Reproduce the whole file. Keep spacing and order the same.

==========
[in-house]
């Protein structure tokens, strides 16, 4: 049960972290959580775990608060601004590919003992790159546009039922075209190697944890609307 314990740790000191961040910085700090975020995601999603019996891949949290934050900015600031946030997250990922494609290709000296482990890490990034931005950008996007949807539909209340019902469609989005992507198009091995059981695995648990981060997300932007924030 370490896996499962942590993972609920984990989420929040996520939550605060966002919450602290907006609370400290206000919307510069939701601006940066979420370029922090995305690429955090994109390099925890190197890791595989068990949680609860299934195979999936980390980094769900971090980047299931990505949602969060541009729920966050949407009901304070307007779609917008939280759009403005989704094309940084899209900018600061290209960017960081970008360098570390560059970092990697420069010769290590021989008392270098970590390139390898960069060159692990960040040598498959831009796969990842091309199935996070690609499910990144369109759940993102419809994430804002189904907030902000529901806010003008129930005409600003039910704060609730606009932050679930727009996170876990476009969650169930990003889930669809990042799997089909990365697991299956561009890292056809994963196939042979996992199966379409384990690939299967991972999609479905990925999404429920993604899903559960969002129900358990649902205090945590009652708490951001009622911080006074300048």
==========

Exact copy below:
[in-house]
């Protein structure tokens, strides 16, 4: 049960972290959580775990608060601004590919003992790159546009039922075209190697944890609307 314990740790000191961040910085700090975020995601999603019996891949949290934050900015600031946030997250990922494609290709000296482990890490990034931005950008996007949807539909209340019902469609989005992507198009091995059981695995648990981060997300932007924030 370490896996499962942590993972609920984990989420929040996520939550605060966002919450602290907006609370400290206000919307510069939701601006940066979420370029922090995305690429955090994109390099925890190197890791595989068990949680609860299934195979999936980390980094769900971090980047299931990505949602969060541009729920966050949407009901304070307007779609917008939280759009403005989704094309940084899209900018600061290209960017960081970008360098570390560059970092990697420069010769290590021989008392270098970590390139390898960069060159692990960040040598498959831009796969990842091309199935996070690609499910990144369109759940993102419809994430804002189904907030902000529901806010003008129930005409600003039910704060609730606009932050679930727009996170876990476009969650169930990003889930669809990042799997089909990365697991299956561009890292056809994963196939042979996992199966379409384990690939299967991972999609479905990925999404429920993604899903559960969002129900358990649902205090945590009652708490951001009622911080006074300048």